Consisting of both colon cancer and cancer of the rectum, one in 22 men will be diagnosed with colorectal cancer at some point in his lifetime. Although it’s still the third leading cause of cancer death among both men and women, that number has been steadily declining over the past few decades – and much of that can be attributed to a push for better, more regular screenings.
What Are My Screening Options?
Screenings seek to find cancers at their earliest, most treatable stages, even before a person has any apparent symptoms. For colon cancer, there are a few recommended screening options available.
The guaiac-based fecal occult blood test (gFOBT) can be done at home. It requires stool samples (typically from 3 straight bowel movements) that are then mailed to a medical lab and analyzed for the presence of blood. However, a positive result requires a colonoscopy and biopsy of any suspicious-looking areas to confirm diagnosis. While test will need to be repeated annually, if done consistently, it’s as effective a screening tool as a colonoscopy at only a fraction of the cost.
Because cancer is, essentially, a DNA mutation, this stool sample-based test looks for abnormalities in the DNA of cells naturally sloughed during the digestive process. Like the gFOBT, samples are also analyzed for the presence of blood. Unlike the gFOBT, this test is very expensive – it can cost upwards of $600 per test. If DNA changes or blood is detected, you will still need to have a follow up with a colonoscopy to clarify the diagnosis.
This is generally the most reliable method of detecting and confirming the presence of cancer. In this test, a long, skinny, flexible camera is fed into the anus through the colon. Upon retrieval, it allows doctors to inspect the lining of the colon for abnormalities or polyps. It also allows biopsy samples to be collected during the procedure for pathological confirmation. Although the most expensive screening option, this test allows for direct visualization of the colon, and, if negative, some patients wouldn’t need further screening for 10 years.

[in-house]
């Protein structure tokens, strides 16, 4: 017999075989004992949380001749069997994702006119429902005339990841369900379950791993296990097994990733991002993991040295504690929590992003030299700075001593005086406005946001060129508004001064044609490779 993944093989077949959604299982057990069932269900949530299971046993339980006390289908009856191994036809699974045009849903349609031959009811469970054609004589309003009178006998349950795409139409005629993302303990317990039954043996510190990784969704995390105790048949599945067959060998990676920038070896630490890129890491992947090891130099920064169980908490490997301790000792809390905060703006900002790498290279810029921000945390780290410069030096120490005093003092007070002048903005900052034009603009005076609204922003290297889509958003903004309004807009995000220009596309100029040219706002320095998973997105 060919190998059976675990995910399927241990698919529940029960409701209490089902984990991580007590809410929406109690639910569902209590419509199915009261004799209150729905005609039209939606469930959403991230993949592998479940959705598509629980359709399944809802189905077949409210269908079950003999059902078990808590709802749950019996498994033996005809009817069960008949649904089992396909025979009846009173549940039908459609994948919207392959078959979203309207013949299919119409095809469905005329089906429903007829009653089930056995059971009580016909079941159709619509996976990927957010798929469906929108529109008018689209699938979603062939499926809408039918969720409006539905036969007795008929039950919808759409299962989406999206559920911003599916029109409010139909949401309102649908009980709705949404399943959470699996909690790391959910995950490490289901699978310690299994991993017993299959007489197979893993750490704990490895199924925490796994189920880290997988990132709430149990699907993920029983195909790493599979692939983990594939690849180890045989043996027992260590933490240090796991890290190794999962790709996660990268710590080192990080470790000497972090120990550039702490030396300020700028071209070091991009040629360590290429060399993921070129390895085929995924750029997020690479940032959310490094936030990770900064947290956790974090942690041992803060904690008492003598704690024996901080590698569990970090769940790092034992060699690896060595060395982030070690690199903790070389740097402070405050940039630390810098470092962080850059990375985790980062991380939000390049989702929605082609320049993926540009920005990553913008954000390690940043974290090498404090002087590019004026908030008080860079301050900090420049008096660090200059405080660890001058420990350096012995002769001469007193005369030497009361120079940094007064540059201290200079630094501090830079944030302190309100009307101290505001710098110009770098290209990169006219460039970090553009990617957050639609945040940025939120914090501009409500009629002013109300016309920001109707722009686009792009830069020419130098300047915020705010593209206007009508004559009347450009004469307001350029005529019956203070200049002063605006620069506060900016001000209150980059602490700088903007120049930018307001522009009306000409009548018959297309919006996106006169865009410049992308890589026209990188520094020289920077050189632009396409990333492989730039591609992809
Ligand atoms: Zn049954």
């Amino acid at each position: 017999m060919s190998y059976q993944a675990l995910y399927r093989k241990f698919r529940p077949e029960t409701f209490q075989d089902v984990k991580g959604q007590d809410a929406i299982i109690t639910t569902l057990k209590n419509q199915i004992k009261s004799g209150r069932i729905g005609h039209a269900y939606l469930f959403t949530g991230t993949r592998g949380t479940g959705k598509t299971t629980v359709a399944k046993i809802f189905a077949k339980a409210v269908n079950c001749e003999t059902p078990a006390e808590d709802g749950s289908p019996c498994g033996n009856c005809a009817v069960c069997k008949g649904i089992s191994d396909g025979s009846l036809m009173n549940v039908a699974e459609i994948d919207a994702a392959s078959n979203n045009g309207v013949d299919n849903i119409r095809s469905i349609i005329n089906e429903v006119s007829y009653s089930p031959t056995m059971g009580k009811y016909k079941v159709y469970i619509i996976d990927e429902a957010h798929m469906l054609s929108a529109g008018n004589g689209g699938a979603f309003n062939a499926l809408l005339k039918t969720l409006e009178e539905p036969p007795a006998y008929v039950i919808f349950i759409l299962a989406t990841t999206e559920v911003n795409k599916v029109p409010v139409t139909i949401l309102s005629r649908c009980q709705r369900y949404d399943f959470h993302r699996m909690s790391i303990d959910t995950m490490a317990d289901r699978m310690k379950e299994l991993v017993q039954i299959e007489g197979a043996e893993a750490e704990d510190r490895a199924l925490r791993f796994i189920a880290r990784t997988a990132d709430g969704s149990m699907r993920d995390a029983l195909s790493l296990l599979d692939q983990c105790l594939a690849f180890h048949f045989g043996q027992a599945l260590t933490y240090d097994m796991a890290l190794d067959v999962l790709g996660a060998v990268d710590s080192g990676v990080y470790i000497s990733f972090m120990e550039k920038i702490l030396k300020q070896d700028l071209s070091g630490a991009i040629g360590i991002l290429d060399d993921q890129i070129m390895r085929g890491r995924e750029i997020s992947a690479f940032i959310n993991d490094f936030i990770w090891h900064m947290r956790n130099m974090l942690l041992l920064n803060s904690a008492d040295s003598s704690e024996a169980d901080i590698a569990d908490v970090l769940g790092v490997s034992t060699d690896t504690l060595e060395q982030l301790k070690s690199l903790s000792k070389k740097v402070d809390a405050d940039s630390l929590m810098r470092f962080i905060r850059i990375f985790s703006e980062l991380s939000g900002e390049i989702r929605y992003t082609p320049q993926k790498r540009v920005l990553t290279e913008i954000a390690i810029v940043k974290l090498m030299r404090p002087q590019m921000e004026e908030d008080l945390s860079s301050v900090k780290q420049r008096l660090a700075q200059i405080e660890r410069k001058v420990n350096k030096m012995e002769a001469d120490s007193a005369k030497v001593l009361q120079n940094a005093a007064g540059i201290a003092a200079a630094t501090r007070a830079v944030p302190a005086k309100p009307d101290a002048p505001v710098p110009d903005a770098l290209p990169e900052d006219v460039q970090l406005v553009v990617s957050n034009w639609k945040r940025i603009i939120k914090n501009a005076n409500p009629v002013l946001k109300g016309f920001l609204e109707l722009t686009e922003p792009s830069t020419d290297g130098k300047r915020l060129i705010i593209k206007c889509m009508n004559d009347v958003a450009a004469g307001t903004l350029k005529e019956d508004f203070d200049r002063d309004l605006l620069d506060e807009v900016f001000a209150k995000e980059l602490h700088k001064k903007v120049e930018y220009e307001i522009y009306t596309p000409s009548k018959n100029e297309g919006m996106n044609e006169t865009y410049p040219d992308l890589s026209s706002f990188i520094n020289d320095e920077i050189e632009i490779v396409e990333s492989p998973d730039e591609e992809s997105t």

When Should I Begin Screening?
Regardless of the method you choose, the age in which you should begin screening for colon cancer and how often you need to repeat screening depends a lot on risk factors present. For a man of average risk, I recommend getting your initial colonoscopy at the age of 50. However, if you have a first-degree relative (parent or sibling) who has been diagnosed with a colorectal cancer, screenings should begin 10 years before that relative was first diagnosed. For example, if your father was diagnosed at the age of 52, you would need to begin screening at 42.
What Increases My Risk?
Colorectal cancer risk factors include:
- Being Overweight or Obese – Particularly in men, there’s a correlation between larger waistlines and increased risk of colon or rectal cancer.
- Sedentary Lifestyle – Exercise and physical activity has a significant impact on your overall health as well as reduce your risk for certain kinds of cancers, including colon cancer.
- Smoking – Long-time smokers are not only more likely to develop colorectal cancers, but are also more likely to die from the condition.
- Alcohol Use – Moderate and heavy alcohol use has been linked to an increased risk in colorectal cancers.
- Age – Your risk for developing colon or rectal cancer increases significantly after the age of 50.
- Personal History – If you have a history of colorectal polyps, you’re at an increased risk of developing cancer.
- Inflammatory Bowel Disease – IBDs like Crohn’s disease or ulcerative colitis can affect the lining of the colon or rectum over time. This condition, called dysplasia, can turn cancerous.
- Family History – While only 1 in 3 people diagnosed have a family member with colorectal cancer, your risk increases significantly if you have first-degree relatives (mother, father, sibling) or relatives under the age of 45 who have been diagnosed.
- Ethnicity – African-Americans have the highest risk of developing and dying from colorectal cancer among all ethnicities and racial groups in the U.S.
- Type 2 Diabetes – Although Type 2 diabetes and colorectal cancer share some risk factors like obesity and sedentary lifestyle, diabetes alone can increase your risk for developing colorectal cancers as well as affect prognosis and outcomes.
While I can’t emphasize enough how important colorectal cancer screenings are, when to begin screening and what methods are most appropriate is ultimately a decision that you and your doctor should make together.
As a family physician, I tell patients that they want the smallest number of tests to adequately screen for colon cancer. Colonoscopy, while the gold standard in screening, is a medical procedure that involves anesthesia and carries with it a slight chance of complications. Because of this, there is no benefit to beginning screening earlier or more frequently that you need.
If you have any questions about your colon cancer risks, what screening options make the most sense for you, or when you should start screening, don’t hesitate to ask your doctor – we’re always here to help!